The Gantt Guy said...

I have several thoughts about this, Marc. First, it's a pleasure to read your blogposts. They are well-constructed, reasoned and articulately written.

Secondly, I disagree with you that this was a victory of the public over the government. The "public" was a blunt weapon manipulated and wielded by the education unions.

Thirdly, I wouldn't trust anyone in the Parliament to run the local parish cake stall. And we expect them to educate our children, manage our accident insurance and supply our power? If the current pack of semi-literate village idiots,cif whatever colour, isn't the best-ever argument for privatizing each and every aspect of every single endeavour and "service" provided by the government, I don't know what would be!

Fourthly, how is it that Hekia Parata still holds a ministerial warrant? Surely such incompetence requires a decent response?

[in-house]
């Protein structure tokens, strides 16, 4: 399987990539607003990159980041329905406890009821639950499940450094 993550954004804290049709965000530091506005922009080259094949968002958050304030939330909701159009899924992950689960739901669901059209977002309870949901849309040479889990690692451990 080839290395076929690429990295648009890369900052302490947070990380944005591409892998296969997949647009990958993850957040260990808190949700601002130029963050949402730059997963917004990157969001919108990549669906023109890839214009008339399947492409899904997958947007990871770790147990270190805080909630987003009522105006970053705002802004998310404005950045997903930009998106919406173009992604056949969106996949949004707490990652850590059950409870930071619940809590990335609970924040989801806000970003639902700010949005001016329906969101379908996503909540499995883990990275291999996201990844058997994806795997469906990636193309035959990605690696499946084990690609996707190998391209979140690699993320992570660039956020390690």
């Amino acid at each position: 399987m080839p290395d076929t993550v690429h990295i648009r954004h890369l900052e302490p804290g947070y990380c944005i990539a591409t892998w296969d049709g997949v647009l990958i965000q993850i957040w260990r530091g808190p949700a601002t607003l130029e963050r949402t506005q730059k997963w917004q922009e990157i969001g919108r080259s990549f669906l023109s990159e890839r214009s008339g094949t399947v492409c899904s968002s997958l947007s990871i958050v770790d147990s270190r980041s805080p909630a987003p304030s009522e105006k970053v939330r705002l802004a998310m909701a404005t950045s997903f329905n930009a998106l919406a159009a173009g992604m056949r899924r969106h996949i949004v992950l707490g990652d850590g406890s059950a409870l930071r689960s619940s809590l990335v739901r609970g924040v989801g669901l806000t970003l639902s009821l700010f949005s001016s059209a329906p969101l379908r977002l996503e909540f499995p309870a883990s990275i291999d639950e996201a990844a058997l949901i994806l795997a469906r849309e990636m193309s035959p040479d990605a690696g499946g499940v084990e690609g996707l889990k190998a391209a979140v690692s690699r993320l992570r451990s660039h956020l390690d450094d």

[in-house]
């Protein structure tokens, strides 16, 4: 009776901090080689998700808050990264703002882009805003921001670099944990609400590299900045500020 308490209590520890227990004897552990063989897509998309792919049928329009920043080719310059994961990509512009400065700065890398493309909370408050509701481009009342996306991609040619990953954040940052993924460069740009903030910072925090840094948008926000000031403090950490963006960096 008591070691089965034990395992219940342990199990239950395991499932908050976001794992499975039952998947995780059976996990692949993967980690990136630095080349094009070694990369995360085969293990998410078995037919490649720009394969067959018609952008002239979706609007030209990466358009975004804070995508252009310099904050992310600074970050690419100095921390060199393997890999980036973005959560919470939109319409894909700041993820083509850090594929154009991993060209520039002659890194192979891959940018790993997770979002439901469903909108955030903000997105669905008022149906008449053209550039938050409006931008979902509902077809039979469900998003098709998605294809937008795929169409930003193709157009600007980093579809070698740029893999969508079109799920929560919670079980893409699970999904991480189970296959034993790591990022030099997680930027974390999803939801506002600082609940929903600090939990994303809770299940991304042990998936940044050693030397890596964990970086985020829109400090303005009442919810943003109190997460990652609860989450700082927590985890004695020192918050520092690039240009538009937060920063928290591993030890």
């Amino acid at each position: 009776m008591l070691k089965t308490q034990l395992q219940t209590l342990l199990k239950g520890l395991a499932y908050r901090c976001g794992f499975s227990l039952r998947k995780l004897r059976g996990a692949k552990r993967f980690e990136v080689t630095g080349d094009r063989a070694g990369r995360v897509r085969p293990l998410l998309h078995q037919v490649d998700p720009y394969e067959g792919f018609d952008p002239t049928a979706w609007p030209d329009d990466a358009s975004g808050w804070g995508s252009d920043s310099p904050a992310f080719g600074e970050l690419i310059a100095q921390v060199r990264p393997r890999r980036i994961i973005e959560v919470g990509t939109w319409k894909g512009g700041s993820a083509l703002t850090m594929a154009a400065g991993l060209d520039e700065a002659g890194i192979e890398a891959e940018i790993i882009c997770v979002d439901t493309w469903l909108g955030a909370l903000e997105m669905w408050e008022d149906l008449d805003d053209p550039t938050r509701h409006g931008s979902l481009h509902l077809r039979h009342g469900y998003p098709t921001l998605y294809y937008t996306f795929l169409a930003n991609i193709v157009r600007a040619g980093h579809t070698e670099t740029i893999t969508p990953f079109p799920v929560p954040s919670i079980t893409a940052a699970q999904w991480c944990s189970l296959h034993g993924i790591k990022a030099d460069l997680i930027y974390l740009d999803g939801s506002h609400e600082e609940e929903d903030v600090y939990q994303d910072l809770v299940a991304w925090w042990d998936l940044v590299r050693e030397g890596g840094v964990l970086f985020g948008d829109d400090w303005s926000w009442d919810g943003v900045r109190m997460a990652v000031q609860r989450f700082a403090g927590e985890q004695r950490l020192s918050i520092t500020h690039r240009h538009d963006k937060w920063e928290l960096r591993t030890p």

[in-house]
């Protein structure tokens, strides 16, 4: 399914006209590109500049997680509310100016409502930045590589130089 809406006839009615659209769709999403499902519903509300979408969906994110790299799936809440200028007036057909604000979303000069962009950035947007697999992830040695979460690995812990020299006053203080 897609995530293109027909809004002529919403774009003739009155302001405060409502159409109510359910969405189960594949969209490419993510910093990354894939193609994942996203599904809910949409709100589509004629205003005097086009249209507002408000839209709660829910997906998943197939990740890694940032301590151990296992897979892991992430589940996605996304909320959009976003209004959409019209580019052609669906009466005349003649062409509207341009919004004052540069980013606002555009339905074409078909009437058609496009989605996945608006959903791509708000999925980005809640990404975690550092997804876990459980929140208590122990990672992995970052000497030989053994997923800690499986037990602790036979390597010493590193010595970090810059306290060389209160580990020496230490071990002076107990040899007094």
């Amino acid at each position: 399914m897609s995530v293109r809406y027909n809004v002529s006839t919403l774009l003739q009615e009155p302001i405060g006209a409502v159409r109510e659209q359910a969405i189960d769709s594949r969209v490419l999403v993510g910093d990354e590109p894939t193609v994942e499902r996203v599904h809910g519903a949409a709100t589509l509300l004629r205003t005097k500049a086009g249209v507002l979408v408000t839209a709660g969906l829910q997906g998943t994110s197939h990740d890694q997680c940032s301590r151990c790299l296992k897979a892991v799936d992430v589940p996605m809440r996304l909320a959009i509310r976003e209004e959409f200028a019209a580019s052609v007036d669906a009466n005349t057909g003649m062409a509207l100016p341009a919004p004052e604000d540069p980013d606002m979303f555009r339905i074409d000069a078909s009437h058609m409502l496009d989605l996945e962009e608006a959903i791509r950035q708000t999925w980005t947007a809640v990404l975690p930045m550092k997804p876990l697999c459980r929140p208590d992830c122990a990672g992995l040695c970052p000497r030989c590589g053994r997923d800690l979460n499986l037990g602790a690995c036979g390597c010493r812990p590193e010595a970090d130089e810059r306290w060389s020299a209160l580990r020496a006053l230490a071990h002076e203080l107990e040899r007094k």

Evan said...

It was not a failure to sell - it was a quality problem with the goods on sale. Peter Dunne judged the direction the wind was blowing early on. Maori Party ditto.

I believe Hekia Parata was set up by the Ministry and/or Bill English and/or Treasury. I believe she personally pulled the plug.

Even she must have realised that her defence of the policy was weasley week. You simply can't keep repeating the false logic - 20 per cent of kids are failing, therefore class sizes are too small. It just does not wash.

In contrast, Anne Tolley would have ploughed on relentlessly - look where that has got her!

Wayne said...

You only have to ask a few teachers about their preference and outcomes of larger classes - responses would be overwhelming.

Having taught in a few rural schools where smaller class sizes are the norm, one can really get to grips with any problems students may have and have spare time to extend those that need it.

There is too much political interference in education which results in curriculum, policy and financial changes that waste time and cause unneeded delays in school continuity.

Many of those in the MOE (appropriate name!)are out of touch with requirements and day to day issues in schools.

Thank goodness someone saw the light! Next issue is League Tables!